|Ever since he published his classic 1972 essay "Why They Aren't Writing the Great American Novel Anymore," Tom Wolfe has made his fictional preferences loud and clear. For New Journalism's poster boy, minimalism is a wash, not to mention a failure of nerve. The real mission of the American writer is to produce fat novels of social observation--the sort of thing Balzac would be dishing up if he had made it into the Viagra era. Wolfe's manifesto would have had a hubristic ring if he hadn't actually delivered the goods in 1987 with The Bonfire of the Vanities. Now, more than a decade later, he's back with a second novel. Has the Man in White lived up to his own mission?|
On many counts, the answer would have to be yes. Like its predecessor, A Man in Full is a big-canvas work, in which a multitude of characters seems to be ascending or (rapidly) descending the greasy pole of social life: "In an era like this one," a character reminds us, "the twentieth century's fin de siÃ¨cle, position was everything, and it was the hardest thing to get." Wolfe has changed terrain on us, to be sure. Instead of New York, the focus here is Atlanta, Georgia, where the struggle for turf and power is at least slightly patinated with Deep South gentility. The plot revolves around Charlie Croker, an egomaniacal good ol' boy with a crumbling real-estate empire on his hands. But Wolfe is no less attentive to a pair of supporting players: a downwardly mobile family man, Conrad Hensley, and Roger White II, an African American attorney at a white-shoe firm. What ultimately causes these subplots to converge--and threatens to ignite a racial firestorm in Atlanta--is the alleged rape of a society deb by Georgia Tech football star Fareek "The Cannon" Fanon.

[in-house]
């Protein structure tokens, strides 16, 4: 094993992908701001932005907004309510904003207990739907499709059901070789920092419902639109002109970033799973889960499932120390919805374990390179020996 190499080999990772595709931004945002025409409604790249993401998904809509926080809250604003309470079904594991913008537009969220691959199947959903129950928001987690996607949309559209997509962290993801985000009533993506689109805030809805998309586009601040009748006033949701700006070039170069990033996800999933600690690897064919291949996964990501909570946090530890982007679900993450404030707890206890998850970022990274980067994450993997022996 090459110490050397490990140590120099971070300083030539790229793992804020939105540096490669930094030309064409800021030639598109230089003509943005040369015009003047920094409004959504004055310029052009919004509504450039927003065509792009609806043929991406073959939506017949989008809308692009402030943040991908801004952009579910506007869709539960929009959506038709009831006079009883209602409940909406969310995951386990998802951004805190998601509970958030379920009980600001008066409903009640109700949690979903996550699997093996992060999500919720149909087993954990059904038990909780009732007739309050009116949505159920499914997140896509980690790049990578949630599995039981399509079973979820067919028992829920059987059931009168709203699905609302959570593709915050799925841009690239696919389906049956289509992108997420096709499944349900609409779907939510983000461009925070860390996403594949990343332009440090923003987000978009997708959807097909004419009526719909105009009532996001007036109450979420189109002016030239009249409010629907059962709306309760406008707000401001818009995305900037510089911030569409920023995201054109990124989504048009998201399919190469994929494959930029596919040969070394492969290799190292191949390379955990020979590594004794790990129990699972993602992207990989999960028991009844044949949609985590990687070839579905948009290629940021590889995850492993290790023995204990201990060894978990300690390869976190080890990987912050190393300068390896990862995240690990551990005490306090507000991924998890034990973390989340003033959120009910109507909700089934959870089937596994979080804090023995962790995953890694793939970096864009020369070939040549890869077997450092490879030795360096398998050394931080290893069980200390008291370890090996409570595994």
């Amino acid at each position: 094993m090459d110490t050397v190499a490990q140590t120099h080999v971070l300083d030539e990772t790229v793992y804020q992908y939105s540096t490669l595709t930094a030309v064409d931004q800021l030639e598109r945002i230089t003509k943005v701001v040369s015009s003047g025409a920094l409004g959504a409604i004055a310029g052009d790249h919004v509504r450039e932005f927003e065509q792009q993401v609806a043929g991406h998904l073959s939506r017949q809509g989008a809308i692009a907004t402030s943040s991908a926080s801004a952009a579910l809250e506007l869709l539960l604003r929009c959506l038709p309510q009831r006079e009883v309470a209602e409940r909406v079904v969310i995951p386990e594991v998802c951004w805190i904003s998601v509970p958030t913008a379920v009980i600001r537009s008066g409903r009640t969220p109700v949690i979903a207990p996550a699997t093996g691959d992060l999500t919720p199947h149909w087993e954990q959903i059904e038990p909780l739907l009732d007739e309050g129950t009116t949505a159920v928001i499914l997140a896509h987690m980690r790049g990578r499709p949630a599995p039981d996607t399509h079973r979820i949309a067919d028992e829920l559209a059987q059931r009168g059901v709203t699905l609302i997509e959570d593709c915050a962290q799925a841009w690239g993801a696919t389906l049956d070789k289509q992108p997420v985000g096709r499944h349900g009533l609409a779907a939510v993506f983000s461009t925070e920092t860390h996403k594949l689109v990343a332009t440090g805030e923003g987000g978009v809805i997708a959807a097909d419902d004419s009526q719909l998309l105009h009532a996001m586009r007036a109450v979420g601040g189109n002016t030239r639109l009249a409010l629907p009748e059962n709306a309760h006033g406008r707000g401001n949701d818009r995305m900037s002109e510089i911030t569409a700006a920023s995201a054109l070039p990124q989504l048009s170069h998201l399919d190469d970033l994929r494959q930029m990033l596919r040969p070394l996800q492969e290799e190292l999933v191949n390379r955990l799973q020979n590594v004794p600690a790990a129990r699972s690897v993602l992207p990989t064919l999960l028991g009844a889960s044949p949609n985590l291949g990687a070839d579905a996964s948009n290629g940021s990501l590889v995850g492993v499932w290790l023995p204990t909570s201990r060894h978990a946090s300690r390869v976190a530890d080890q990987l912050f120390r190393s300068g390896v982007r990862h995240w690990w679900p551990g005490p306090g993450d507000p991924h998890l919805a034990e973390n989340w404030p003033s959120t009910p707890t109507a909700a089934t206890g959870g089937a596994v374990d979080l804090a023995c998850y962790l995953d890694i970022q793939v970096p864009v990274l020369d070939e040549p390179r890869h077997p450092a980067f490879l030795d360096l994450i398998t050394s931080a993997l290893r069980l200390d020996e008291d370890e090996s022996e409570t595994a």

Of course, a detailed plot summary would be about as long as your average minimalist novel. Suffice it to say that A Man in Full is packed with the sort of splendid set pieces we've come to expect from Wolfe. A quail hunt on Charlie's 29,000-acre plantation, a stuffed-shirt evening at the symphony, a politically loaded press conference--the author assembles these scenes with contagious delight. The book is also very, very funny. The law firms, like upper-crust powerhouse Fogg Nackers Rendering & Lean, are straight out of Dickens, and Wolfe brings even his minor characters, like professional hick Opey McCorkle, to vivid life:
In true Opey McCorkle fashion he had turned up for dinner wearing a plaid shirt, a plaid necktie, red felt suspenders, and a big old leather belt that went around his potbelly like something could hitch up a mule with, but for now he had cut off his usual torrent of orotund rhetoric mixed with Baker Countyisms. Readers in search of a kinder, gentler Wolfe may well be disappointed. Retaining the satirist's (necessary) superiority to his subject, he tends to lose his edge precisely when he's trying to move us. Still, when it comes to maximalist portraiture of the American scene--and to sheer, sentence-by-sentence amusement--1998 looks to be the year of the Wolfe, indeed. --James Marcus